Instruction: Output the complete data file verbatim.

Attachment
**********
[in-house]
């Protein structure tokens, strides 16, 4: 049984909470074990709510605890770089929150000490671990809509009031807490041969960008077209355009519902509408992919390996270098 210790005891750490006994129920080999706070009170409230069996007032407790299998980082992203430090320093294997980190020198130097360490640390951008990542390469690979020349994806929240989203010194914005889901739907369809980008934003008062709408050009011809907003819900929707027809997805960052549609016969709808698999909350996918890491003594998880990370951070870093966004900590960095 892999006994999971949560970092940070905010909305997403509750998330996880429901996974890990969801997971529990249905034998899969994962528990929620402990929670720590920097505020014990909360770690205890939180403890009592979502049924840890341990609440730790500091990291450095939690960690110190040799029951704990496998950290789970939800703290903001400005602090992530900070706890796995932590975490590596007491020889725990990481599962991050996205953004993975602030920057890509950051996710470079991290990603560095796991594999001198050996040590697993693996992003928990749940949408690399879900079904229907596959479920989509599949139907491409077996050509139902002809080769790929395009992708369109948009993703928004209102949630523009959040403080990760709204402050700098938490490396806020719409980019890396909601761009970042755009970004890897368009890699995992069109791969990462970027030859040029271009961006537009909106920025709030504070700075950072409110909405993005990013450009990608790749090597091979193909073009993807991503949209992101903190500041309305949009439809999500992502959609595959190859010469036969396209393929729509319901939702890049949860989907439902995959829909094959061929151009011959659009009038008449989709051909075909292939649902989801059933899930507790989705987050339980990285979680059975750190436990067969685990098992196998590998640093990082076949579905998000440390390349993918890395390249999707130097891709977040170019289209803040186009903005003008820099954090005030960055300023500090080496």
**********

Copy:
[in-house]
């Protein structure tokens, strides 16, 4: 049984909470074990709510605890770089929150000490671990809509009031807490041969960008077209355009519902509408992919390996270098 210790005891750490006994129920080999706070009170409230069996007032407790299998980082992203430090320093294997980190020198130097360490640390951008990542390469690979020349994806929240989203010194914005889901739907369809980008934003008062709408050009011809907003819900929707027809997805960052549609016969709808698999909350996918890491003594998880990370951070870093966004900590960095 892999006994999971949560970092940070905010909305997403509750998330996880429901996974890990969801997971529990249905034998899969994962528990929620402990929670720590920097505020014990909360770690205890939180403890009592979502049924840890341990609440730790500091990291450095939690960690110190040799029951704990496998950290789970939800703290903001400005602090992530900070706890796995932590975490590596007491020889725990990481599962991050996205953004993975602030920057890509950051996710470079991290990603560095796991594999001198050996040590697993693996992003928990749940949408690399879900079904229907596959479920989509599949139907491409077996050509139902002809080769790929395009992708369109948009993703928004209102949630523009959040403080990760709204402050700098938490490396806020719409980019890396909601761009970042755009970004890897368009890699995992069109791969990462970027030859040029271009961006537009909106920025709030504070700075950072409110909405993005990013450009990608790749090597091979193909073009993807991503949209992101903190500041309305949009439809999500992502959609595959190859010469036969396209393929729509319901939702890049949860989907439902995959829909094959061929151009011959659009009038008449989709051909075909292939649902989801059933899930507790989705987050339980990285979680059975750190436990067969685990098992196998590998640093990082076949579905998000440390390349993918890395390249999707130097891709977040170019289209803040186009903005003008820099954090005030960055300023500090080496």